A person comes to church and has messed up at his job and is about to get fired over it. He promises God that if he can keep his job he’ll give half his income to the church. That’s not likely to happen, is it? Remember the old joke about the man who promises God that if God lets him win the lottery he’ll give 50% of it to God and God says to him, “Really? You don’t give me 10% now. Why would I believe that you would give me 50% of the lottery?”

Then, there is the man who tells his pastor that God has laid it on his heart to have a Bible study in a bar. Really? You think so? Sometimes what people say God has laid on their heart is just the result of their own carnal imagination.

On the last point, maybe you know someone in the congregation who has been falsely accused of some impropriety by someone in the congregation with influence who you know doesn’t like the person. Don’t worry or fret. God sees that and will deal with it. He is concerned about injustice among His people. I know you can think of better analogies to make this verse apply to today. Solomon is directly speaking of his own kingdom and God’s hand in its affairs.

    9 ¶  Moreover the profit of the earth is for all: the king himself  is served by the field. 10  He that loveth silver shall not be satisfied with silver; nor he that loveth abundance with increase: this is also vanity. 11  When goods increase, they are increased that eat them: and what good is there to the owners thereof, saving the beholding of them with their eyes? 12  The sleep of a labouring man is sweet, whether he eat little or much: but the abundance of the rich will not suffer him to sleep. 13  There is a sore evil which I have seen under the sun, namely, riches kept for the owners thereof to their hurt. 14  But those riches perish by evil travail: and he begetteth a son, and there is nothing in his hand. 15  As he came forth of his mother’s womb, naked shall he return to go as he came, and shall take nothing of his labour, which he may carry away in his hand. 16  And this also is a sore evil, that in all points as he came, so shall he go: and what profit hath he that hath laboured for the wind? 17  All his days also he eateth in darkness, and he hath much sorrow and wrath with his sickness.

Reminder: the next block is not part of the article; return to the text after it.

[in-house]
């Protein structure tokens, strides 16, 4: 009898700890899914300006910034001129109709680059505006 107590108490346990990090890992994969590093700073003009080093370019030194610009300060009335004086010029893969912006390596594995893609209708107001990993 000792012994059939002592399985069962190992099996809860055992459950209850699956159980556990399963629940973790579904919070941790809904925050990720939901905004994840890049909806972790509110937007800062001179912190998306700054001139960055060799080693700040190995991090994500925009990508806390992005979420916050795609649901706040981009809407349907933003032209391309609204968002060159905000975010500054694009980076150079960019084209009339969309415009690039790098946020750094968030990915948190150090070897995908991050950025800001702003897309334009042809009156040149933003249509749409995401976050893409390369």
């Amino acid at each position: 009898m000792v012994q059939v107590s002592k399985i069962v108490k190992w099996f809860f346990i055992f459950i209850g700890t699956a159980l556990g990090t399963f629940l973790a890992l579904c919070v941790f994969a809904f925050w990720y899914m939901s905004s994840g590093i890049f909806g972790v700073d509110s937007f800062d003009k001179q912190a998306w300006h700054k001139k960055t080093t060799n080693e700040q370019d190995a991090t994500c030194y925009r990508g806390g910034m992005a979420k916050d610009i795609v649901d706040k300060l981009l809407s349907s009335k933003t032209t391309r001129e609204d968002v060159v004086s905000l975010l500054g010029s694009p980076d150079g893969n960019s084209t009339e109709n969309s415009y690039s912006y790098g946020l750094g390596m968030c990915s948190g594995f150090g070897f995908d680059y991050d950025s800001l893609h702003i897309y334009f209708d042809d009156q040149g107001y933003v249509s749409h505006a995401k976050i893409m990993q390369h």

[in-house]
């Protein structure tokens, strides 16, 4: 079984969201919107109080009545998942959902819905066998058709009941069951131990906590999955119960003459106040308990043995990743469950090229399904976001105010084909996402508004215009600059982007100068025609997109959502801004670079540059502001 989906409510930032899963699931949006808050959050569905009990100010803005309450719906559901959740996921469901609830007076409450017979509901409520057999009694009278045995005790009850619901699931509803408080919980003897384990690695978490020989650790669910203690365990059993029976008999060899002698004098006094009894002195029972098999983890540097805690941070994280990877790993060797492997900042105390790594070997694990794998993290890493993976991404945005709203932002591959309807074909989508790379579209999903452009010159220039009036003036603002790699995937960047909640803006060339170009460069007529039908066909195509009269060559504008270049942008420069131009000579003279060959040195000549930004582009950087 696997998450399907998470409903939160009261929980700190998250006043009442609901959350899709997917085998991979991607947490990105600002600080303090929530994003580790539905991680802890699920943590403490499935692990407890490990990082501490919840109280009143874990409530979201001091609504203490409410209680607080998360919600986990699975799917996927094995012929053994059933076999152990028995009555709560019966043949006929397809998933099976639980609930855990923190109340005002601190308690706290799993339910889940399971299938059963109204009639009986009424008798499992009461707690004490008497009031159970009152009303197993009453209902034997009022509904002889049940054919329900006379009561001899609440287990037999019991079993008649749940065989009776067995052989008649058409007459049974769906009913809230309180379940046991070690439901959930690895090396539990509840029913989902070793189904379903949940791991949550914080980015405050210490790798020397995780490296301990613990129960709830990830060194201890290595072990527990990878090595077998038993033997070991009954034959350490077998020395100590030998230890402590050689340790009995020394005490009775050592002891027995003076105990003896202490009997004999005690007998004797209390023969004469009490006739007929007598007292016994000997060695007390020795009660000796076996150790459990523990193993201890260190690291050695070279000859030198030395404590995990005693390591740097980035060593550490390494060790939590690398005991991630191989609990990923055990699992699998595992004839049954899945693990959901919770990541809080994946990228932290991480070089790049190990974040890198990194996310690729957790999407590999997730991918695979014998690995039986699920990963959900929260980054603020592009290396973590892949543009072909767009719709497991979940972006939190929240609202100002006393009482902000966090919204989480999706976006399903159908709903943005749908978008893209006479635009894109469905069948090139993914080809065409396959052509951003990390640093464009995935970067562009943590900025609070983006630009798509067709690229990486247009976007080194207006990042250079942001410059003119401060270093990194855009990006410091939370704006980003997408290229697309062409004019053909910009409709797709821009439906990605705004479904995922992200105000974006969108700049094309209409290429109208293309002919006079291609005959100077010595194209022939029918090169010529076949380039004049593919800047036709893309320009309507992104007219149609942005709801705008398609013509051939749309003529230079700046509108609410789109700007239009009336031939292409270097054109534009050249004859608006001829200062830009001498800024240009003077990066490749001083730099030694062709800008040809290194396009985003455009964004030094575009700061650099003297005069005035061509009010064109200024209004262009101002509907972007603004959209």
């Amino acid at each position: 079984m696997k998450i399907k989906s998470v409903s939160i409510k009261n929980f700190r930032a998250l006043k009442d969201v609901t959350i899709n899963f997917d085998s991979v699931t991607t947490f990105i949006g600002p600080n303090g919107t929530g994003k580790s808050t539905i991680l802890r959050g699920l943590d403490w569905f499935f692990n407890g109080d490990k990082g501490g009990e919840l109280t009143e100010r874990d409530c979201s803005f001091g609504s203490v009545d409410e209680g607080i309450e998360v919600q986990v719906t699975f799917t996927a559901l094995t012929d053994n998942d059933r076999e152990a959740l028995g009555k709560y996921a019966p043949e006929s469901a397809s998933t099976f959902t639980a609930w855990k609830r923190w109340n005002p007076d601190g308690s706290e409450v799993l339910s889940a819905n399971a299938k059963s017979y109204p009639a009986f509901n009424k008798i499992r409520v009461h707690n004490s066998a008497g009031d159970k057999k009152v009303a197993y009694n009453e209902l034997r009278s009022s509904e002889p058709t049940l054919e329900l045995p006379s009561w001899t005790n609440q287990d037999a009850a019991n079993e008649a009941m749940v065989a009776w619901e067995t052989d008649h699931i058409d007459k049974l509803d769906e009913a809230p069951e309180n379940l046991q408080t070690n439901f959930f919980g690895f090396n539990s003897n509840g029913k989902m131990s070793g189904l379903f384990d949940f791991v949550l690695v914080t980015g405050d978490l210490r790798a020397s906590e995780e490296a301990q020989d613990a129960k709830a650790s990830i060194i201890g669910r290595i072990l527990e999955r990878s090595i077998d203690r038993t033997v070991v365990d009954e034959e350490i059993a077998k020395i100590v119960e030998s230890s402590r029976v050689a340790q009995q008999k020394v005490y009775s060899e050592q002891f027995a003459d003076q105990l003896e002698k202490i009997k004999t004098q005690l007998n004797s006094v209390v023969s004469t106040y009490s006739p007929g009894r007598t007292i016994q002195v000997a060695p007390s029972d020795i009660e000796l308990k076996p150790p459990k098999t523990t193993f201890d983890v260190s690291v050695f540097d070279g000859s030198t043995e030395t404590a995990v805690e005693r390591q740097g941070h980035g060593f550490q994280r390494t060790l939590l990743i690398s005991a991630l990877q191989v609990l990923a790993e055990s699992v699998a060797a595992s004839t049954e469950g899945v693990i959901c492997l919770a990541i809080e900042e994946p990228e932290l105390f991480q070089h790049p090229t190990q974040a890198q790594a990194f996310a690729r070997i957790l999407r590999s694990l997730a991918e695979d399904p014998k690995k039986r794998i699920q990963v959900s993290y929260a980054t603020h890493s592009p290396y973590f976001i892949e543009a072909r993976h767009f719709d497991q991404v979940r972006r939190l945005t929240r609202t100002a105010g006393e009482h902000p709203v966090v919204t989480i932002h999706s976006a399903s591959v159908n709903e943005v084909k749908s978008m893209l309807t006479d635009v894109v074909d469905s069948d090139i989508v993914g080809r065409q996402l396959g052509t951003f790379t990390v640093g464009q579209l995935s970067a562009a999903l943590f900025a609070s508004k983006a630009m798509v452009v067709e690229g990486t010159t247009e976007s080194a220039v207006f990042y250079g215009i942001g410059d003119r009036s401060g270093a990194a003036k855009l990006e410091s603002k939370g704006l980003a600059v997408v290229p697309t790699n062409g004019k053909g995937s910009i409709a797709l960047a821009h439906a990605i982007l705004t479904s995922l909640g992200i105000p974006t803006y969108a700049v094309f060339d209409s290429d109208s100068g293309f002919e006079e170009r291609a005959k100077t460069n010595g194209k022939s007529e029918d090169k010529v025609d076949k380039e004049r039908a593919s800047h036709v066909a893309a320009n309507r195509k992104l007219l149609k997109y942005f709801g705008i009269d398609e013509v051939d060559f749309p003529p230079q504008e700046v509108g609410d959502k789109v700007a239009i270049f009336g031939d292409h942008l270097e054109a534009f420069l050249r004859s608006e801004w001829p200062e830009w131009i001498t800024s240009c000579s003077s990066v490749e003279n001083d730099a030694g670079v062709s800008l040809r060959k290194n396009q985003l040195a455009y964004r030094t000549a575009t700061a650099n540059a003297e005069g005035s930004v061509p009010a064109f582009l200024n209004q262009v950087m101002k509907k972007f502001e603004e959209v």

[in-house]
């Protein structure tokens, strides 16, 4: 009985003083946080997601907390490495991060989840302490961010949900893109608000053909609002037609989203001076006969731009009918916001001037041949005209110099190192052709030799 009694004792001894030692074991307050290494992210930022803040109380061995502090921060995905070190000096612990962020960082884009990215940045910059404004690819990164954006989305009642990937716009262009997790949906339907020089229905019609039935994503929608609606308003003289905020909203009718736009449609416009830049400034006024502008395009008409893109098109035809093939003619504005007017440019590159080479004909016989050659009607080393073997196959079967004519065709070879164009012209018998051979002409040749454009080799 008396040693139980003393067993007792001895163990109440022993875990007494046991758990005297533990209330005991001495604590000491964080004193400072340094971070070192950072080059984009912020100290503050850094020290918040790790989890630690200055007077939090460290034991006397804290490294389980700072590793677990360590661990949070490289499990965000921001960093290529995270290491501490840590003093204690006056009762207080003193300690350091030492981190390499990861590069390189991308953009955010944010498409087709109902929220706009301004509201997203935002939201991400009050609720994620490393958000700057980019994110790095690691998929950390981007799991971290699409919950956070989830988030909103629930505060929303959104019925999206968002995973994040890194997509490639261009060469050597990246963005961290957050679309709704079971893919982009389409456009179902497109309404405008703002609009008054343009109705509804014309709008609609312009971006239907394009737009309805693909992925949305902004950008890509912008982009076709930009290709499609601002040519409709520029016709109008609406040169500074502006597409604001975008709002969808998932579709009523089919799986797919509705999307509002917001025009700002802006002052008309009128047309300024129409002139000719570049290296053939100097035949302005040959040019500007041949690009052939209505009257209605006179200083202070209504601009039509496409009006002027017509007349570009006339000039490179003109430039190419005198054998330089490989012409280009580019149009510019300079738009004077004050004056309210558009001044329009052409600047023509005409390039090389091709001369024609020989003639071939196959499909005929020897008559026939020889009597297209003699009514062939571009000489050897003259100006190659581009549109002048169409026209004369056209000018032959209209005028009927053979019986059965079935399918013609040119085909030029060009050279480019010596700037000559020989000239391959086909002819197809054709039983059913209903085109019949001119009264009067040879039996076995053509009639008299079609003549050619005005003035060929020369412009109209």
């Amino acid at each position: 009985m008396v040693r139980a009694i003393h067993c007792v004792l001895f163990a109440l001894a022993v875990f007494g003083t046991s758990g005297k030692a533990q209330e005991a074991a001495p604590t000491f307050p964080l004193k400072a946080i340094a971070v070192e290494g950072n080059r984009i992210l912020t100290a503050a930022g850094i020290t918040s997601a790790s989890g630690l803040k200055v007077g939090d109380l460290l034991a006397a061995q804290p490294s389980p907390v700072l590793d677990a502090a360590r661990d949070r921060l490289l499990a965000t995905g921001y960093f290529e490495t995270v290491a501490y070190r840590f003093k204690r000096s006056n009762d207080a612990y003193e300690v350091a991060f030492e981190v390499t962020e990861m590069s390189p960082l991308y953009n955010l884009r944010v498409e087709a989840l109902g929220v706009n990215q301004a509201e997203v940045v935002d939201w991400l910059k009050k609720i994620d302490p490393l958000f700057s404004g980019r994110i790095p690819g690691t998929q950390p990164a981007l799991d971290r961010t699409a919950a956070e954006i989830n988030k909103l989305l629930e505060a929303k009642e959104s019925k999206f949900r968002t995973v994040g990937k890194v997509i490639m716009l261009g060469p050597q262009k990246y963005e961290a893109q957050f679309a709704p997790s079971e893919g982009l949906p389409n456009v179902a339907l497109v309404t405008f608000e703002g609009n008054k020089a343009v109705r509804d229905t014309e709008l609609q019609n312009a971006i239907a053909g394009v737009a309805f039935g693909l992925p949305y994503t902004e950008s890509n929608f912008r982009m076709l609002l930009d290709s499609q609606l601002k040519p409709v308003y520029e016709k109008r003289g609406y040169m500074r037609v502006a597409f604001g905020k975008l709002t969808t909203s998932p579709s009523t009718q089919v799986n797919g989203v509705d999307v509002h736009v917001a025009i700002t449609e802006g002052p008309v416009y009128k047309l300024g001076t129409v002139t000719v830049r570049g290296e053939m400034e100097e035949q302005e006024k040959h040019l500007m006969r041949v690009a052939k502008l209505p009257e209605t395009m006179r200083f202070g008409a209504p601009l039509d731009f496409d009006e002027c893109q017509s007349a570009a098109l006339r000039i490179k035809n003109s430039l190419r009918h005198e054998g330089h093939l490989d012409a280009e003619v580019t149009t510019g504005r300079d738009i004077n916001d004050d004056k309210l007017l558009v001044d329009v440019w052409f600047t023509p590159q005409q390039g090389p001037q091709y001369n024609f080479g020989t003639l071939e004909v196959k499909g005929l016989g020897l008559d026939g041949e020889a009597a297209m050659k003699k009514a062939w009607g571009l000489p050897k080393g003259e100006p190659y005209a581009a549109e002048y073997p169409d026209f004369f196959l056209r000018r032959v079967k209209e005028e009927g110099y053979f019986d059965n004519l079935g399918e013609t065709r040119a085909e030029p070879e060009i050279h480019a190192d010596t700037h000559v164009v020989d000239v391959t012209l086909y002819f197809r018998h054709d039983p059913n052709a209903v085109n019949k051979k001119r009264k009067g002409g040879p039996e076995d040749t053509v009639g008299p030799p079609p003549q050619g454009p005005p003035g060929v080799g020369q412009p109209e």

Solomon says that the bounty of the earth is for all people and beasts, capable of serving everyone. The king himself needs the produce of the earth to survive and prosper. But, men who are greedy are never satisfied with what they have and always want more. Men get more than they need and as it no longer satisfies the need it becomes just something to look at as the proverbial miser admires his pile of gold. Paul told a young preacher;

1Timothy 6:10  For the love of money is the root of all evil: which while some coveted after, they have erred from the faith, and pierced themselves through with many sorrows.

But, a man who works for his living and has just enough to get by, trusting in God, can sleep well. The material possessions of the rich man do not give him that peace. The rich man piles up his goods and it is a harm to him, particularly spiritually.